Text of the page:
The invasion and occupation of Iraq rivals the great crimes of the last century — the human toll exceeds the 800,000 to 900,000 believed killed in the Rwandan genocide in 1994, and is approaching the number (1.7 million) who died in Cambodia’s infamous “Killing Fields” during the Khmer Rouge era of the 1970s.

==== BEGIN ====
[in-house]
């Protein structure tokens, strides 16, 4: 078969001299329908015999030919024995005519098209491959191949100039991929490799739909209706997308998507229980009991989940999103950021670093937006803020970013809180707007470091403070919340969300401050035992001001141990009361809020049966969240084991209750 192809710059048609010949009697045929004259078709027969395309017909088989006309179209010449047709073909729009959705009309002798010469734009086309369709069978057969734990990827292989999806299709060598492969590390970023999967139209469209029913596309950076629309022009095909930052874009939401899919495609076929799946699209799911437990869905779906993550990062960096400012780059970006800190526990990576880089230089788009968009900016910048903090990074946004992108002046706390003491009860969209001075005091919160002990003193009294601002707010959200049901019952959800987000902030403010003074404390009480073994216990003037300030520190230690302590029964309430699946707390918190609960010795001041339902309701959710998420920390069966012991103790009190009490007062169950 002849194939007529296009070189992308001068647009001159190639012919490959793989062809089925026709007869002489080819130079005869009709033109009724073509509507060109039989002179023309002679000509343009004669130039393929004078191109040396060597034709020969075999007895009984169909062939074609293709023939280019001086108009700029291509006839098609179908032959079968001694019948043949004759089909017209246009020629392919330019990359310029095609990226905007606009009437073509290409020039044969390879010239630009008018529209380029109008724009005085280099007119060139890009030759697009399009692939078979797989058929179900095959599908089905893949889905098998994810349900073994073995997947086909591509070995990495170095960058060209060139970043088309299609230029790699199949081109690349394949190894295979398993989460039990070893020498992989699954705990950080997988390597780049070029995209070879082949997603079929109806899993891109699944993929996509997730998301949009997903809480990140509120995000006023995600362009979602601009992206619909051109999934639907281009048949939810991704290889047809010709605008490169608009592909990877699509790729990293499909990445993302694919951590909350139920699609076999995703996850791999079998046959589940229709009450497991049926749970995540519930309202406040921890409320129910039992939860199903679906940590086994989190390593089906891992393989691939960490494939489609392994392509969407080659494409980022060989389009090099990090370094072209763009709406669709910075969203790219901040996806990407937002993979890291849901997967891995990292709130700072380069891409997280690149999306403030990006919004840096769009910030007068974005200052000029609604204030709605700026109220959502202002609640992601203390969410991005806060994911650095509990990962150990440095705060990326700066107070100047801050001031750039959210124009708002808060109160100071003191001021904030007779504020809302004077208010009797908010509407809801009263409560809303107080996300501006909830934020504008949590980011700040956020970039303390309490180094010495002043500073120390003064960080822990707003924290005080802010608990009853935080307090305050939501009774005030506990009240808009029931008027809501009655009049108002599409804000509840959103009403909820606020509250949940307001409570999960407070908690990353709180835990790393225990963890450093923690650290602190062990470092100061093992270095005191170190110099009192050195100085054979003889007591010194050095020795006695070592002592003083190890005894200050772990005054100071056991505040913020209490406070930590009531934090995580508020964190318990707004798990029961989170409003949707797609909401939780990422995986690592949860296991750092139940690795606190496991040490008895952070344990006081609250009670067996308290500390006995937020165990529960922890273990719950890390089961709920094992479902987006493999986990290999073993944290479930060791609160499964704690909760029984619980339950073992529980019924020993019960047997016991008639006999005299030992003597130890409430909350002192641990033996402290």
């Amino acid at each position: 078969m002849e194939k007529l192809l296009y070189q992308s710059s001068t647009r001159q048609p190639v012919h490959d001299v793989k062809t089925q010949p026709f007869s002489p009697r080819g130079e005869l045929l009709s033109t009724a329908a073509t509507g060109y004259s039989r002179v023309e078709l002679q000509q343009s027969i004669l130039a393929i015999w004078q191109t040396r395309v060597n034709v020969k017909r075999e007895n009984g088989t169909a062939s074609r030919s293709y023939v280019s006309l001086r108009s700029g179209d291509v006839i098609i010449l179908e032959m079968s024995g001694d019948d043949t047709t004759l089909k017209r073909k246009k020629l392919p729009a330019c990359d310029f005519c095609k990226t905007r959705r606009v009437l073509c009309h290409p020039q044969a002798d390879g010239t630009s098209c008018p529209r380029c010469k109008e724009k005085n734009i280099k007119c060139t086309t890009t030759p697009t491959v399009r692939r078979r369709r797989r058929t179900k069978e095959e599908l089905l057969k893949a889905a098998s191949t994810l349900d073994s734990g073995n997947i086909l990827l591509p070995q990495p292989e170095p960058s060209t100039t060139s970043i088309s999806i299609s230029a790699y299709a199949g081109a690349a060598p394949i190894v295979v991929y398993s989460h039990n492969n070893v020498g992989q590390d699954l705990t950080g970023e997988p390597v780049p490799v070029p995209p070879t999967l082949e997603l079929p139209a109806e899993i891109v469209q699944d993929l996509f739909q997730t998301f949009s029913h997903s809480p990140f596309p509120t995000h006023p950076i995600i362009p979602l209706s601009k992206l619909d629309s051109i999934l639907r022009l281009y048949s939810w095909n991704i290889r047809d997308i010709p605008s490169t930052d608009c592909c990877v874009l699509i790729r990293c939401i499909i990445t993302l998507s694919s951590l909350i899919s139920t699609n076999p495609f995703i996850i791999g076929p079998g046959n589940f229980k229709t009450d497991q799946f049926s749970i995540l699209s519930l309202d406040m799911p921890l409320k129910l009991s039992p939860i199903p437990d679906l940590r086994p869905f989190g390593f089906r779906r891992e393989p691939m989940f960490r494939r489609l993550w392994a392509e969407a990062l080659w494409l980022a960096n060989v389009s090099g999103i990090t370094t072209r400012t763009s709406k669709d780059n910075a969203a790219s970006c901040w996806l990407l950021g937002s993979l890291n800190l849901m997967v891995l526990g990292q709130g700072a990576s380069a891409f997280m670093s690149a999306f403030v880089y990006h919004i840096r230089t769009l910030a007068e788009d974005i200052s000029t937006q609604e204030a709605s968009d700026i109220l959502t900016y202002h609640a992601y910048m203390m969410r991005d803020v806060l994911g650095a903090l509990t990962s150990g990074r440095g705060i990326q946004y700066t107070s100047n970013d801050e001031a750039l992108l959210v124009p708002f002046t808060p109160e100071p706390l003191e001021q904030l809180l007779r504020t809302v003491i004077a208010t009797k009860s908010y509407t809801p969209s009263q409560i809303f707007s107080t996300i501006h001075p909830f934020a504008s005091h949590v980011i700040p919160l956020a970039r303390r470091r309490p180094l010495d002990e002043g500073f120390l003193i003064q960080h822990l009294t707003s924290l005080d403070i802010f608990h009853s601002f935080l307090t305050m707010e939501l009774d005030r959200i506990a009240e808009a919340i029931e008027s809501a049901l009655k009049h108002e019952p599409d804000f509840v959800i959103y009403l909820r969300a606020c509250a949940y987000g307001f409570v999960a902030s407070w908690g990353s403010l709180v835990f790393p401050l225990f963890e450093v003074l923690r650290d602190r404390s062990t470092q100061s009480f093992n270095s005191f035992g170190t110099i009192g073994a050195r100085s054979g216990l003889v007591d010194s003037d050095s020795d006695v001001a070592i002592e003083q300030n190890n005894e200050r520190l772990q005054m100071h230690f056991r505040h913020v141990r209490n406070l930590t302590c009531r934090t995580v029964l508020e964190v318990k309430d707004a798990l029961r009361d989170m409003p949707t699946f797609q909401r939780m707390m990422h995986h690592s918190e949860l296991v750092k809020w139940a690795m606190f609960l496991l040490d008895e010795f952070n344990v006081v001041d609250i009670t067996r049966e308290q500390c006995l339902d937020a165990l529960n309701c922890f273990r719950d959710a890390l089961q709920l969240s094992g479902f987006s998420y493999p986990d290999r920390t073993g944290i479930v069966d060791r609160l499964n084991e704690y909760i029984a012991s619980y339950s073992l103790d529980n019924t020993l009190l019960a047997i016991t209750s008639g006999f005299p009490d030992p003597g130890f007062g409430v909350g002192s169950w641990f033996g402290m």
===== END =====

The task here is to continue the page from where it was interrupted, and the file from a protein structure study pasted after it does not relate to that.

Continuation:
While the stunning figures should play a major role in the debate over continuing the occupation, they probably won’t. That’s because there are three distinct versions of events in Iraq — the bloody criminal nightmare that the “reality-based community” has to grapple with, the picture the commercial media portrays and the war that the occupation’s last supporters have conjured up out of thin air. Similarly, American discourse has also developed three different levels of Iraqi casualties. CONTINUE WITH ARTICLE